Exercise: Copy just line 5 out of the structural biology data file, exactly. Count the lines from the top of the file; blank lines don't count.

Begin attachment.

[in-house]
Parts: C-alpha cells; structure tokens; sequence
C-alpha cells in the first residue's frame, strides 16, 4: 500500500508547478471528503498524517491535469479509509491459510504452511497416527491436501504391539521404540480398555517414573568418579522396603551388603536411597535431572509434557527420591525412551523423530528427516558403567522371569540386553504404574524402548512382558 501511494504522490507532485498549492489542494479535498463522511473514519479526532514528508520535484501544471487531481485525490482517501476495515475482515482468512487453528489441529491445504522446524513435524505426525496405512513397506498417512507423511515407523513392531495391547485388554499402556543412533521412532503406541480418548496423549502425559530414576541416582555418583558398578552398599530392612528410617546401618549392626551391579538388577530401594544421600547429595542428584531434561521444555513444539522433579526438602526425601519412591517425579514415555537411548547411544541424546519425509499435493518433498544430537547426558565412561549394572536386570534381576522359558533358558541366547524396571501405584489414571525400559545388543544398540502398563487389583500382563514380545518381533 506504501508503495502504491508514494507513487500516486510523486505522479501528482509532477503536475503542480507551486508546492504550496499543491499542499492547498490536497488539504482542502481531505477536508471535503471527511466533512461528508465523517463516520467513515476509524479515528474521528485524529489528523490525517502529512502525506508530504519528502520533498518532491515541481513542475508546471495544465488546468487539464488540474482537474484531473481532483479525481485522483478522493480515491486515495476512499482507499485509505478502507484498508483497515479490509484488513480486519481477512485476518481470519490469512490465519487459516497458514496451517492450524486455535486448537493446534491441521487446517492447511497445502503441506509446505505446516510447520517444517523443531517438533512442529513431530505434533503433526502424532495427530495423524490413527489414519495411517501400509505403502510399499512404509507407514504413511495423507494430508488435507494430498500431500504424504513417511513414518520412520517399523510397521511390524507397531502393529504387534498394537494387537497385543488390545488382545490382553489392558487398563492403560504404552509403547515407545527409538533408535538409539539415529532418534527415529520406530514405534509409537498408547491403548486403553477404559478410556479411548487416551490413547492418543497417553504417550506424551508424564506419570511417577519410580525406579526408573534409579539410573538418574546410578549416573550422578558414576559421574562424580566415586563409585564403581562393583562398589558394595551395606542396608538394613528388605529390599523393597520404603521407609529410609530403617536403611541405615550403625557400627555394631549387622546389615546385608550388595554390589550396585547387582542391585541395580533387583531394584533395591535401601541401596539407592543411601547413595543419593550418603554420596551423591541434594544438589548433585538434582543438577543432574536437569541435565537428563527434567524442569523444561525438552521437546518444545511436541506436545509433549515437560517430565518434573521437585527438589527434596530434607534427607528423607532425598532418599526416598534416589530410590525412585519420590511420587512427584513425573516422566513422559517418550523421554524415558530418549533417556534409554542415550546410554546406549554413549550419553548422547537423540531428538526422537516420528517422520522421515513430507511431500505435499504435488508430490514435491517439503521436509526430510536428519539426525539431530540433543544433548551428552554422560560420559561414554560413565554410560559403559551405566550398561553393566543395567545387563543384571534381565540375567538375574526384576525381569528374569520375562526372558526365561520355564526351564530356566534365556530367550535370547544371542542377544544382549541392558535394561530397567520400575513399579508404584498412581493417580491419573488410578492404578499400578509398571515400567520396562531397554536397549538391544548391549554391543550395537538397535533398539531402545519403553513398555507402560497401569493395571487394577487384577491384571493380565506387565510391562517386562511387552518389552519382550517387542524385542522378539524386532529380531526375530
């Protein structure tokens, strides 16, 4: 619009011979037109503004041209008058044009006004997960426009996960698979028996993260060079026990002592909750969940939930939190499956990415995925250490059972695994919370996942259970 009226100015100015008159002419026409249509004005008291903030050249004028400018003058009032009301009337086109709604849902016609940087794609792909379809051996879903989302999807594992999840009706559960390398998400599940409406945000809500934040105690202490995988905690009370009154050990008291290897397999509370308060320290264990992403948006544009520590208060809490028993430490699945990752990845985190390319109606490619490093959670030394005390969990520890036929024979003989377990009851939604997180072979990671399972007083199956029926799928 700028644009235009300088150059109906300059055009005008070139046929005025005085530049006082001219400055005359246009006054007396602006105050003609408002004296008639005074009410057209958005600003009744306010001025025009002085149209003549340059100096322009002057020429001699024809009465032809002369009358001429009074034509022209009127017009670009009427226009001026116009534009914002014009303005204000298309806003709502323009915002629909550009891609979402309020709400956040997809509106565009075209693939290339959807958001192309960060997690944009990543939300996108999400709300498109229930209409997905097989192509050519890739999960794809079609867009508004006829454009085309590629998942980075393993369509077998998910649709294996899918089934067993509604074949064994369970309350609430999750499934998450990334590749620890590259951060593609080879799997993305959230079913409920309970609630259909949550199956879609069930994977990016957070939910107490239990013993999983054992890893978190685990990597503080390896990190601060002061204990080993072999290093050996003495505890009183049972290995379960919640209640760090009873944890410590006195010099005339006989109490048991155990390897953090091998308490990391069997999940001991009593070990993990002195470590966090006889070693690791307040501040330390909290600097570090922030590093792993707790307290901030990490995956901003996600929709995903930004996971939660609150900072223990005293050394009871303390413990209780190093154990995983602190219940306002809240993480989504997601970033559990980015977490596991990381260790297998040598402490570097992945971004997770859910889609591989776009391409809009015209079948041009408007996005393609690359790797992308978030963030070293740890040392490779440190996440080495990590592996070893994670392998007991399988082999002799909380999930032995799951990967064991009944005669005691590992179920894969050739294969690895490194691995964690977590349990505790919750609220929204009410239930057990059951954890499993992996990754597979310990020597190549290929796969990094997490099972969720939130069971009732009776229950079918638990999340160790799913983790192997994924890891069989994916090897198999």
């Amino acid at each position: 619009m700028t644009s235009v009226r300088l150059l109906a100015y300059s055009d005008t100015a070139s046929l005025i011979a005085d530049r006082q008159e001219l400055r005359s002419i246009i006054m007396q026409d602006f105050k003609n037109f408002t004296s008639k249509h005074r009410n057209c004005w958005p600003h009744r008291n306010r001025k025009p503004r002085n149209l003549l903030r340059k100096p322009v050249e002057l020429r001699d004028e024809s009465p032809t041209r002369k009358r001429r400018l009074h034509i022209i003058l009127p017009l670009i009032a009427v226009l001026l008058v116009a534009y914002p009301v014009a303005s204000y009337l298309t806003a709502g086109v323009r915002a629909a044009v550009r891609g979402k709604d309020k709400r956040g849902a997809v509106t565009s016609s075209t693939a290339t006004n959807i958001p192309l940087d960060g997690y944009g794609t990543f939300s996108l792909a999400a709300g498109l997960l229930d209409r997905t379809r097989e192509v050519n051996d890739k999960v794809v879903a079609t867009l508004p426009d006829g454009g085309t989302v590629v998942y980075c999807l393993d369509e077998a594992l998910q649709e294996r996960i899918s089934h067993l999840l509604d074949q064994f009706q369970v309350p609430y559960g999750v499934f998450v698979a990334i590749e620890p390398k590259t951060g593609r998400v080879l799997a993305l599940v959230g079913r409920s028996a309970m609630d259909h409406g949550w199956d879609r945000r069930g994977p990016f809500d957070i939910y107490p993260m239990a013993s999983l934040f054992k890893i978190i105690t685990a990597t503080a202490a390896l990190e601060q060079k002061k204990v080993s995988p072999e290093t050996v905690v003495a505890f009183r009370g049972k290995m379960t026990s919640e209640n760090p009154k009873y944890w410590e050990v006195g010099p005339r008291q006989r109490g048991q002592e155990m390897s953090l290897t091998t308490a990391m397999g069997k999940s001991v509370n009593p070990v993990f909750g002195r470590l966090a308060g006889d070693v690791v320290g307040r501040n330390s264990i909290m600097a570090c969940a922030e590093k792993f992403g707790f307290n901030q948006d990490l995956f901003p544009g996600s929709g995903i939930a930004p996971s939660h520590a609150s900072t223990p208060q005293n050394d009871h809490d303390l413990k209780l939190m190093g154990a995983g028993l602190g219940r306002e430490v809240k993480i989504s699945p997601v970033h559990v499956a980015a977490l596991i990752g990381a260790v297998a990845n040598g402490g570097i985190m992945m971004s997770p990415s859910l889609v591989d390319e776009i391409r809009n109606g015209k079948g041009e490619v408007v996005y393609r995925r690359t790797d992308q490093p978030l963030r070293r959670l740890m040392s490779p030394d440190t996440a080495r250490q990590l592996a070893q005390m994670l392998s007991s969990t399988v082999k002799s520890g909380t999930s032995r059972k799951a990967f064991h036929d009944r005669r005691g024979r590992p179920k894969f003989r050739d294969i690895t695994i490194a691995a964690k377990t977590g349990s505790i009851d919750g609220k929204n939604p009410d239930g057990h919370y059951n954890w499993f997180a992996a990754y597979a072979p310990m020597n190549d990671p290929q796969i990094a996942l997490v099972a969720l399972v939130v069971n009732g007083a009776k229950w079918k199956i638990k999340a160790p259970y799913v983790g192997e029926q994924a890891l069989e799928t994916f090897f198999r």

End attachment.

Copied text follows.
């Amino acid at each position: 619009m700028t644009s235009v009226r300088l150059l109906a100015y300059s055009d005008t100015a070139s046929l005025i011979a005085d530049r006082q008159e001219l400055r005359s002419i246009i006054m007396q026409d602006f105050k003609n037109f408002t004296s008639k249509h005074r009410n057209c004005w958005p600003h009744r008291n306010r001025k025009p503004r002085n149209l003549l903030r340059k100096p322009v050249e002057l020429r001699d004028e024809s009465p032809t041209r002369k009358r001429r400018l009074h034509i022209i003058l009127p017009l670009i009032a009427v226009l001026l008058v116009a534009y914002p009301v014009a303005s204000y009337l298309t806003a709502g086109v323009r915002a629909a044009v550009r891609g979402k709604d309020k709400r956040g849902a997809v509106t565009s016609s075209t693939a290339t006004n959807i958001p192309l940087d960060g997690y944009g794609t990543f939300s996108l792909a999400a709300g498109l997960l229930d209409r997905t379809r097989e192509v050519n051996d890739k999960v794809v879903a079609t867009l508004p426009d006829g454009g085309t989302v590629v998942y980075c999807l393993d369509e077998a594992l998910q649709e294996r996960i899918s089934h067993l999840l509604d074949q064994f009706q369970v309350p609430y559960g999750v499934f998450v698979a990334i590749e620890p390398k590259t951060g593609r998400v080879l799997a993305l599940v959230g079913r409920s028996a309970m609630d259909h409406g949550w199956d879609r945000r069930g994977p990016f809500d957070i939910y107490p993260m239990a013993s999983l934040f054992k890893i978190i105690t685990a990597t503080a202490a390896l990190e601060q060079k002061k204990v080993s995988p072999e290093t050996v905690v003495a505890f009183r009370g049972k290995m379960t026990s919640e209640n760090p009154k009873y944890w410590e050990v006195g010099p005339r008291q006989r109490g048991q002592e155990m390897s953090l290897t091998t308490a990391m397999g069997k999940s001991v509370n009593p070990v993990f909750g002195r470590l966090a308060g006889d070693v690791v320290g307040r501040n330390s264990i909290m600097a570090c969940a922030e590093k792993f992403g707790f307290n901030q948006d990490l995956f901003p544009g996600s929709g995903i939930a930004p996971s939660h520590a609150s900072t223990p208060q005293n050394d009871h809490d303390l413990k209780l939190m190093g154990a995983g028993l602190g219940r306002e430490v809240k993480i989504s699945p997601v970033h559990v499956a980015a977490l596991i990752g990381a260790v297998a990845n040598g402490g570097i985190m992945m971004s997770p990415s859910l889609v591989d390319e776009i391409r809009n109606g015209k079948g041009e490619v408007v996005y393609r995925r690359t790797d992308q490093p978030l963030r070293r959670l740890m040392s490779p030394d440190t996440a080495r250490q990590l592996a070893q005390m994670l392998s007991s969990t399988v082999k002799s520890g909380t999930s032995r059972k799951a990967f064991h036929d009944r005669r005691g024979r590992p179920k894969f003989r050739d294969i690895t695994i490194a691995a964690k377990t977590g349990s505790i009851d919750g609220k929204n939604p009410d239930g057990h919370y059951n954890w499993f997180a992996a990754y597979a072979p310990m020597n190549d990671p290929q796969i990094a996942l997490v099972a969720l399972v939130v069971n009732g007083a009776k229950w079918k199956i638990k999340a160790p259970y799913v983790g192997e029926q994924a890891l069989e799928t994916f090897f198999r």